College football is the greatest spectator sport in the nation.

America loves football.  Of the 20 most-watched broadcasts in television history, 19 are football games [all Super Bowls, with the M*A*S*H Finale coming in at number nine].  Averaging over 20 million viewers per week, the most popular program on television is Sunday Night Football, while the fourth most-watched TV show is Thursday Night Football.

Despite its popularity with viewers, the NFL is flawed.  Employing a “more is better” philosophy, the product is overexposed.  Once reserved for Sunday afternoons, pro football is now played on Sunday, Monday and Thursday nights.

With the exception of the New England Patriots, the caliber of play in the NFL is mediocre.  What Roger Goodell calls parity, I call boring.  Teams posting a .500 record get into the postseason discussion.  Last year, two 9-7 teams made the playoffs.  In 2014, the Carolina Panthers won the NFC South with a losing record.

Factor in delays for penalties, television timeouts and replay review, and pro football games – especially for fans in attendance – lack flow and energy.  NFL players’ failing to stand for the National Anthem has alienated the game’s fan base.

In college football, every game matters.  Playing a 12-game regular season schedule, a single loss can cost teams a shot at a conference title or a spot in the playoff, making every autumn Saturday critically important.

Featuring a four-month season and a short, intense playoff format, the college game is without peer.

Add marching bands, mascots, rivalries, cool trophies and traditions, and you get the finest sport in the land.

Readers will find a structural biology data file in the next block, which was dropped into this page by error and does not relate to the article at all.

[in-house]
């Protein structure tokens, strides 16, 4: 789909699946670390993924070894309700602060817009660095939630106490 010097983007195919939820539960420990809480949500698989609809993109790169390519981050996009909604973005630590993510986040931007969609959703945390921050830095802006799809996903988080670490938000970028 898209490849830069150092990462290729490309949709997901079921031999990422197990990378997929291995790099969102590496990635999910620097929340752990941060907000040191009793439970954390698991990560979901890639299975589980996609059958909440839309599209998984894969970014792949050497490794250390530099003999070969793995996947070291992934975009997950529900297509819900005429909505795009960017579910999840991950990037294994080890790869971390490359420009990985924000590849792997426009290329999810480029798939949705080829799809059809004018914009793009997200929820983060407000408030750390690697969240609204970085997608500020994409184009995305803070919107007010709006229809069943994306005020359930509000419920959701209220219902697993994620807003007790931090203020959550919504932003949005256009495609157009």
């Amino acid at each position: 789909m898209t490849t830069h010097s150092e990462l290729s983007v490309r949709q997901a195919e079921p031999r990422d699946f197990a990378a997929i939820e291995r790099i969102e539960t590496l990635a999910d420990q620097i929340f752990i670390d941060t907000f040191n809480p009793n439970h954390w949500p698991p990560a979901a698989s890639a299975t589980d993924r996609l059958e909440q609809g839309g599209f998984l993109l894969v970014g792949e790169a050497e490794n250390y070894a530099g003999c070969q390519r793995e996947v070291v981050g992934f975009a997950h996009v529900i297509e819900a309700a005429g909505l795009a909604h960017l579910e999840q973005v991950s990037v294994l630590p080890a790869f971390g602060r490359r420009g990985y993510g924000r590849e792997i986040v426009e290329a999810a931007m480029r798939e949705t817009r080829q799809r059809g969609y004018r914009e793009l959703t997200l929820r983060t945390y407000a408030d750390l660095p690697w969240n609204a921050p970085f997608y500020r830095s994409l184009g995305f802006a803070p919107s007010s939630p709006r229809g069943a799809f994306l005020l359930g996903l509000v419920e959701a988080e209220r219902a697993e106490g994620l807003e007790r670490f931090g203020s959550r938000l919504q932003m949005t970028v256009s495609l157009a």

College basketball games once rivaled those of their football brethren in terms of importance, but the advent of conference tournaments ruined that.  Today, every team in a conference qualifies for their league’s season-ending tournament, which allows any squad that gets a hot-hand for one week a spot in March Madness.

The NBA is the biggest joke of all major North American sports.  Why even have a regular season?  Just put the Warriors up against whatever team LeBron is playing for and call it the Finals.

The road to the Stanley Cup may take as many as 110 games.  MLB teams may play as many as 182 to identify a champion.  In 2016-17, North Carolina played 40 games en route to the NCAA basketball championship.

Meanwhile, the team that wins this season’s College Football Playoff will have played 15 games – with none of them meaningless preseason affairs.

The baseball season is a long, boring grind, punctuated by endless trips to the mound to make pitching changes.  Four weeks of spring training – six for pitchers and catchers – are followed by a season that lasts half a year.  The postseason is gripping theater and more closely resembles college football in that every pitch matters, but the national pastime is not America’s best sport.

The NHL and MLB have two things in common.  Both play a bloated regular-season schedule.  And both feature an epic postseason  – but not enough to make up for the huge yawn that is the regular campaign – and certainly not enough to surpass college football.

The NCAA must be cautious with how it handles the college game.  While broadening the current four-team playoff format would produce millions in additional revenue, the move would diminish the importance of the regular season, which is the very essence of what makes college football King of All Sports.


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